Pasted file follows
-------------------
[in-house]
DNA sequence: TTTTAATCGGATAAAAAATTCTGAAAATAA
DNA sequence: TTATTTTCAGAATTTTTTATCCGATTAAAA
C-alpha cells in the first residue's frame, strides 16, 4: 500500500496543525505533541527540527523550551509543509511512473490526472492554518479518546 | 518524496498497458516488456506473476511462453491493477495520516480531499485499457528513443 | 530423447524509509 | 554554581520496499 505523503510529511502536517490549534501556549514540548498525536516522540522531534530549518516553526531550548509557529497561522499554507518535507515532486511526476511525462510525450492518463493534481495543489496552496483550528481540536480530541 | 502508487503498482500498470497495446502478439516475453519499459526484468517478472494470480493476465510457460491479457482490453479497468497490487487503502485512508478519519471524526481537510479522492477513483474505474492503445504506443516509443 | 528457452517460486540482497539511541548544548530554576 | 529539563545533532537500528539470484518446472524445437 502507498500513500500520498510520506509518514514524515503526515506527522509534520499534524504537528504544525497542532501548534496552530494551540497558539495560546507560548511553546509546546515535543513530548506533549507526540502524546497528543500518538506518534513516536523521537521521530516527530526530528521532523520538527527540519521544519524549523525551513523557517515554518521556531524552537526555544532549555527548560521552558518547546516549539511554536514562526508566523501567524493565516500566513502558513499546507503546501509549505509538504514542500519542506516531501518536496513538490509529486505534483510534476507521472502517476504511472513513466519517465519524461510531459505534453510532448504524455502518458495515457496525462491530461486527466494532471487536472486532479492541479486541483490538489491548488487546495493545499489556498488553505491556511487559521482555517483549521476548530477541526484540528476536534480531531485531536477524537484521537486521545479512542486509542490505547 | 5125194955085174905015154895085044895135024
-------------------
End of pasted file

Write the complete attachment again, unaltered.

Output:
[in-house]
DNA sequence: TTTTAATCGGATAAAAAATTCTGAAAATAA
DNA sequence: TTATTTTCAGAATTTTTTATCCGATTAAAA
C-alpha cells in the first residue's frame, strides 16, 4: 500500500496543525505533541527540527523550551509543509511512473490526472492554518479518546 | 518524496498497458516488456506473476511462453491493477495520516480531499485499457528513443 | 530423447524509509 | 554554581520496499 505523503510529511502536517490549534501556549514540548498525536516522540522531534530549518516553526531550548509557529497561522499554507518535507515532486511526476511525462510525450492518463493534481495543489496552496483550528481540536480530541 | 502508487503498482500498470497495446502478439516475453519499459526484468517478472494470480493476465510457460491479457482490453479497468497490487487503502485512508478519519471524526481537510479522492477513483474505474492503445504506443516509443 | 528457452517460486540482497539511541548544548530554576 | 529539563545533532537500528539470484518446472524445437 502507498500513500500520498510520506509518514514524515503526515506527522509534520499534524504537528504544525497542532501548534496552530494551540497558539495560546507560548511553546509546546515535543513530548506533549507526540502524546497528543500518538506518534513516536523521537521521530516527530526530528521532523520538527527540519521544519524549523525551513523557517515554518521556531524552537526555544532549555527548560521552558518547546516549539511554536514562526508566523501567524493565516500566513502558513499546507503546501509549505509538504514542500519542506516531501518536496513538490509529486505534483510534476507521472502517476504511472513513466519517465519524461510531459505534453510532448504524455502518458495515457496525462491530461486527466494532471487536472486532479492541479486541483490538489491548488487546495493545499489556498488553505491556511487559521482555517483549521476548530477541526484540528476536534480531531485531536477524537484521537486521545479512542486509542490505547 | 5125194955085174905015154895085044895135024